Clearly, this wasn’t the right strategy, but I was determined. I immersed myself in what I soon came to realize was a very confusing and contradictory world of dietary and nutritional wisdom. An overarching theme quickly emerged. When I started digging, I realized that much of what we know, or think we know, about healthy eating is based on incomplete and questionable science. Alternative explanations are dismissed, history is ignored, special interests exert influence and common sense disappears. There are many deeply rooted causes for this and much has been written on it. As it turns out, many of the most pervasive ideas about nutrition have been repeatedly debunked and refuted with actual facts. For a variety of reasons, however, that information is often buried, goes unreported, and is hard to find unless you’re looking for it, as I was.
I knew that my health issues were my own problem and nobody else’s and I realized that I’d have to make my own determinations about the way I should be eating. I felt sort of like a food detective. I weighed the evidence and implemented the plan that I thought would help me reach my goals. To make a long story short, going against my doctor’s advice and against the advice of the mainstream nutrition authorities was the best decision I could have made. By eating closer to the way humans have for most of our existence, I was able to drop 60 pounds and my blood markers improved dramatically. But beyond the numbers, I felt better than I had in a long time and the benefits kept coming:
Eczema – gone. Along with the steroid creams.
Headaches – gone. Along with the daily Advil regimen.
Seasonal allergies – gone. Along with the prescription nasal sprays.
Bloat and gastrointestinal distress – gone. Along with the antacids.
Anxiety – gone. Along with the SSRIs.
Afternoon naps – no more. And no more need for all that caffeine.
And all this by bucking the conventional wisdom and, in many cases, doing the exact opposite of what the experts instruct us to do. Similar stories are being shared by millions of others who have decided to take their health into their own hands. The results don’t lie.
Now when I see that same physician who had insisted on all the drugs without even asking about my diet, he instead picks my brain about possible nutrition interventions for himself and some of his patients. And, ironically, the bodybuilder’s physique that I had coveted when I began this process was finally attainable, just not by doing any of the things that we’re told will give us lean muscle. I discovered that the same dietary strategies that improve health and prevent disease also make us look better. This evolved into a way of life and a dedication to help others who also wanted to chart a new course, to investigate, share, discuss, and reassess everything we’ve ever been told about health and wellness.
Eventually, I got certified as a personal trainer, strength coach, and sports nutritionist. I opened my own fitness studio, and have made it my life’s work to inspire others to become passionate and enthusiastic about pursuing a healthy, fit, balanced, and active lifestyle, while minimizing pain, suffering, and sacrifice.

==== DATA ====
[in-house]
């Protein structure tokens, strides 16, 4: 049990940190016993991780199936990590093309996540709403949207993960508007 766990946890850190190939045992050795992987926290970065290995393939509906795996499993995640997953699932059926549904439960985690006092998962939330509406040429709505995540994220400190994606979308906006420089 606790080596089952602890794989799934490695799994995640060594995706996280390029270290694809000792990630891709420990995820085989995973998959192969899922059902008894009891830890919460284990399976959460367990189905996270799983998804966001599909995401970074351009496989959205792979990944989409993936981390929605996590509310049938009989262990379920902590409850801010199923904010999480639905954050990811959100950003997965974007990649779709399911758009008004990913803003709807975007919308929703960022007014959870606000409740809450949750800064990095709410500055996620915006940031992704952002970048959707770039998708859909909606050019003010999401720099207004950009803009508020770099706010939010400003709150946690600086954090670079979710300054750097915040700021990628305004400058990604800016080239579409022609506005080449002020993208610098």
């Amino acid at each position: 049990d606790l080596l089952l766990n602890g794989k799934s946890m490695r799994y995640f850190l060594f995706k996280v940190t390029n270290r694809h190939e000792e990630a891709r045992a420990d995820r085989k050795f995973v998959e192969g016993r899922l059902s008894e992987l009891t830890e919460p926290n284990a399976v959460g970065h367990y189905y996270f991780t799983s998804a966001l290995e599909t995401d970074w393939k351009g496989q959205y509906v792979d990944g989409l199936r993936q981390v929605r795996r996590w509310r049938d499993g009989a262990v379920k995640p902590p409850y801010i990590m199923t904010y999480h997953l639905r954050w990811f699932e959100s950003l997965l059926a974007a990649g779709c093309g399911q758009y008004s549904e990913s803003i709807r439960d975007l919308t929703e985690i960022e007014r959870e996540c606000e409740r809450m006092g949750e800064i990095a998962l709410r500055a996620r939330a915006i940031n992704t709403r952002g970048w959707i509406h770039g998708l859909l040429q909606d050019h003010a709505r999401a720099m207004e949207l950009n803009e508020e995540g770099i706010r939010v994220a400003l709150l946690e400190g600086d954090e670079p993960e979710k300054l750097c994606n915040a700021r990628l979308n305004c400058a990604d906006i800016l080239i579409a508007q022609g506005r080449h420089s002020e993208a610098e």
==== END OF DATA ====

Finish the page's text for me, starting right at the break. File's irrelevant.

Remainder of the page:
I try to keep my dietary philosophy pretty simple, avoiding the dogma, preachiness, and pontificating. But I do strongly urge others to own the decisions they make with regard to their health and to take responsibility for the consequences. Informed eating involves viewing each choice we make throughout the day as one that either promotes or compromises our long-term health.
This blog combines two of my passions – writing and all things health. It was borne out of a growing frustration for what passes as nutrition advice in this country, the almost non-existent focus on prevention, and an over-reliance on dangerous, mass-marketed pharmaceuticals and ridiculous myths about what constitutes a healthy diet. A belief that humans deserve better and should demand it. At first I was hesitant about doing this. After all, there are so many others out there, what could I possibly add? But the more I thought about it, the more excited I got about being a part of a new generation of health nut, one that follows the evidence wherever it leads. We need more voices like ours, drowning out those who – either through ignorance or bias- continue to make us sicker, despite their best intentions. So much damage has been inflicted and for so long that we need as many of us as possible to spread the message, the motivation and the enthusiasm.
This site is mostly about sharing information. I believe the majority of us want to know what’s really in the food we eat and how it affects our health – beyond just the weight management issues that seem to get most of the attention. Unfortunately, the right information isn’t getting to the right people. Doctors don’t have the time, food manufacturers don’t care and the government…well, it’s the government. As a nutrition nerd, I actually enjoy sifting through the studies and the research journals- to the extent that I can understand them- comparing what I read to what’s been written elsewhere and determining what the consensus may be among those who study this stuff for a living and have some credibility on the subject. I pass along to friends and family the information that I think might be of interest and they decide for themselves what, if anything, to do with it. Through this process, I’ve seen over and over how exciting it can be when we discover that we are in the driver’s seat when it comes to much of our own health.
I’m not an expert and you should apply the same skepticism to everything you read on my site as you should when government agencies and industry leaders tell you what to eat. Think critically about the ideas presented here and how they might impact your health and dig deeper if a topic is of interest. I try to include links to sources and supporting evidence when I make a case for or against putting something in our bodies. I continue to walk the walk, trying to learn something new each day, attending health conferences, visiting farmer’s markets, sharing new and interesting recipes. I have water and air purifiers in my home, use only non-toxic personal care and household cleaning products, and I exercise daily.
I do some venting on this website but I think that’s cathartic. I get excited about the prospect of making you excited about the prospect of using food to look and feel better. Admittedly, this blog is a work-in-progress and will evolve. I hope you’ll stop by frequently and let me know how I’m doing. The way I see it, we’re all in this together.